There were also a few things that I didn't realize about the original issues. One of the big ones being that Sue Storm didn't gain her forcefield abilities until much much later -- originally, her power was simply to turn invisible, and that's it. There's a "get to know the FF" back-up story in one issue where we see some kids playing make-believe Fantastic Four, which is unintentionally hilarious in showing just how "fun" it'd be to be stuck playing Sue in this case:
Sue apparently feels similarly, but the guys assure her that's nonsense:
Sue Storm: Cheerleader.
The most interesting thing about reading these first twenty issues so far though, is that I feel like I'm reading about two very distinct Sue Storms. One is the Sue Storm portrayed in text and by her dialogue, the ditsy, domesticated, and often-worried Sue Storm whose main concerns seem to be clothes, men, cleaning the house, and whether Reed will be able to save the day. The other is the Sue Storm portrayed by her actions, the strong, determined, and fearless Sue Storm.
The latter Sue Storm is the one who, though frequently separated from the group when the villain takes her hostage, manages half the time to escape on her own and rescue the guys. Or when Impossible Man turns into a jet-propelled missile flying around the room and no one knows how to stop him, this Sue goes invisible and fearlessly stands in his path in order to bring him to a halt (he turns into flowers at the last minute, upon impact).
Remembering that Stan and Jack worked on the stories "Marvel-style," wherein Stan would give Jack a plot summary, Jack would work out the smaller story details, and then Stan wrote the dialogue over it, I started to wonder if perhaps what I was witnessing here was Stan and Jack's varying attitudes towards women heroes.
For example, during the FF's fourth confrontation with Doom, Sue ends up finding Doom before the rest of the team. Rather than waiting for the guys, she decides to go up against him on her own, and totally kicks his ass! But it seems as thought Stan felt a girl being able to get the best of Doom little too unbelievable (despite how tough I imagine it'd be to fight hand-to-hand with an invisible foe?), and instead comes up with this out-of-nowhere retcon:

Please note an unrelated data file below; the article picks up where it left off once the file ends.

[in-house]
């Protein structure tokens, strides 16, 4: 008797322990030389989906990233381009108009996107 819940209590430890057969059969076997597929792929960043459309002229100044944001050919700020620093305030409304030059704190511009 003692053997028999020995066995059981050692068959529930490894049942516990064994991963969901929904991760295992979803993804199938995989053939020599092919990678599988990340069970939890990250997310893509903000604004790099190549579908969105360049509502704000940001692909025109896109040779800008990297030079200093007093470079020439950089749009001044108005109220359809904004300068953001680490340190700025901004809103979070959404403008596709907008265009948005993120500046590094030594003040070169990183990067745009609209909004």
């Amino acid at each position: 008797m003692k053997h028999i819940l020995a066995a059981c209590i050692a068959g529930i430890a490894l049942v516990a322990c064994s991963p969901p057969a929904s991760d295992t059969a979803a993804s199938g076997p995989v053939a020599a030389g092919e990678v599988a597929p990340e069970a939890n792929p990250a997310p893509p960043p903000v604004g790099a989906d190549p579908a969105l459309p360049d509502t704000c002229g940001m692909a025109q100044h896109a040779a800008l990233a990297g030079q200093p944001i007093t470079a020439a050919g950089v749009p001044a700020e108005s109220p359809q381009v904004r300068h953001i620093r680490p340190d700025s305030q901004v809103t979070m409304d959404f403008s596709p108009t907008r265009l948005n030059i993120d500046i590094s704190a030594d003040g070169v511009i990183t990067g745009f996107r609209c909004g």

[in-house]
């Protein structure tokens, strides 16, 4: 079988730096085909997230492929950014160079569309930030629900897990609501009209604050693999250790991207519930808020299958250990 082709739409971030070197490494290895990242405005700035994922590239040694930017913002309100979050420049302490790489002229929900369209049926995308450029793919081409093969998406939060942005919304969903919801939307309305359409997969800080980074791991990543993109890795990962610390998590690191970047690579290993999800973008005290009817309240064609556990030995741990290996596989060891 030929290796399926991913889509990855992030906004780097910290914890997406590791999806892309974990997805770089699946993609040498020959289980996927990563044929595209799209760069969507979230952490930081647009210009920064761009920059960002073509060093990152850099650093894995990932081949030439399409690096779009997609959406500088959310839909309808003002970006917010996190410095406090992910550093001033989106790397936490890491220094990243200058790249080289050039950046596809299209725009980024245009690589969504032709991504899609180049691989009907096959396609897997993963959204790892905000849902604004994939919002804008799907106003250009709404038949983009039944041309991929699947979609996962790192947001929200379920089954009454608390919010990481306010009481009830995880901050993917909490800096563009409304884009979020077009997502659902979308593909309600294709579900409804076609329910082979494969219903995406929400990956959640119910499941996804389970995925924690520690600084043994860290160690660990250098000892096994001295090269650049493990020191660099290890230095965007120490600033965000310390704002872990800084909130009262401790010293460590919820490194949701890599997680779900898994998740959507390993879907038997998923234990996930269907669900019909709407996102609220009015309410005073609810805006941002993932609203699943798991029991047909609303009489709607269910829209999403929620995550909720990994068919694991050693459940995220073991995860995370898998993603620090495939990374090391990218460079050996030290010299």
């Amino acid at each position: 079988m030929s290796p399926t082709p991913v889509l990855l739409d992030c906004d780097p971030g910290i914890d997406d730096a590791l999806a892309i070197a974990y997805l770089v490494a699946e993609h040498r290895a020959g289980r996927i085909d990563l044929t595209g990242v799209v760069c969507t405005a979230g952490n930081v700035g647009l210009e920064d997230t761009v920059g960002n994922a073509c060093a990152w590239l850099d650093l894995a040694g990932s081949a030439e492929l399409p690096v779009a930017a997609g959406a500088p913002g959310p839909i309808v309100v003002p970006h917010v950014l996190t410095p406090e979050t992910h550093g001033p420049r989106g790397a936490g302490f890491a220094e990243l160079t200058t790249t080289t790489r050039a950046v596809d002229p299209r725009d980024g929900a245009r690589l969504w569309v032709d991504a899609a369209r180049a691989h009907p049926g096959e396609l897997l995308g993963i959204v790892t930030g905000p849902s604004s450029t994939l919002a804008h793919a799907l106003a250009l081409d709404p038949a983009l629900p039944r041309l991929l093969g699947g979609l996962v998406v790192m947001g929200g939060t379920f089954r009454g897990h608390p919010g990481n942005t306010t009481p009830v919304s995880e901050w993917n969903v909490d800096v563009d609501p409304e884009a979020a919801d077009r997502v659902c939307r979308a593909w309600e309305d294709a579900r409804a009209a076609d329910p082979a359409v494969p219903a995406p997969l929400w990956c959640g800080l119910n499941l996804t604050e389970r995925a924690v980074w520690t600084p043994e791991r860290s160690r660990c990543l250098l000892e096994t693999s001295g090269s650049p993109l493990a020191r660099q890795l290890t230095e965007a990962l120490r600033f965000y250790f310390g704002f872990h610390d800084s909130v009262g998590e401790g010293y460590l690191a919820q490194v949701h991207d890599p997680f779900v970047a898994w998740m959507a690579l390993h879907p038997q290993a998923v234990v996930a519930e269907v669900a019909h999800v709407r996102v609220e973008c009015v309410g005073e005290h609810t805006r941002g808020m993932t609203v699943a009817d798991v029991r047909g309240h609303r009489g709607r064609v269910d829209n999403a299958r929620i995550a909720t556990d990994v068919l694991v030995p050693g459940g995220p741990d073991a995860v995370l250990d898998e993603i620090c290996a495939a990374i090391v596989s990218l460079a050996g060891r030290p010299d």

Ah, so it's Reed who deserves all the credit...Stan could *totally* write for Heroes! *snark*
But yeah, the further into the series I went, the more plausible it seemed that Jack was all about trying to make Sue a bad-ass (while Stan was more interested in portraying her as a housewife). And when you look at Jack's later output, with creations like Big Barda, it certainly seems like that could be the case, doesn't it? I was discussing it with old-school-Marvel fan papajoemambo who confirmed it for me, telling me he'd heard from Jerry Robinson first-hand that this was essentially the case.
Makes me wonder how greatly Stan and Jack's intent differed in particular panels. For example, here's a panel where the FF are taking a load-off after an exhausting battle. Sue's body-language to me looks to say "you guys are wimps!" (in a playful way, of course). But her mouth is saying something altogether different:
A nice littel "Superman Is A Dick"-style moment from Reed there.
Before I close this entry, here's one last panel. In this sequence, Thing has just broken Sue out of an underwater prison. This one really took me by surprise, exiting the realm of merely sexist to that of outright misogynistic:
I passed it papajoemambo just to double-check if I was reading too much into it, but nope, he saw the same thing. Wonder if Stan had just had an argument with his wife that week, or what?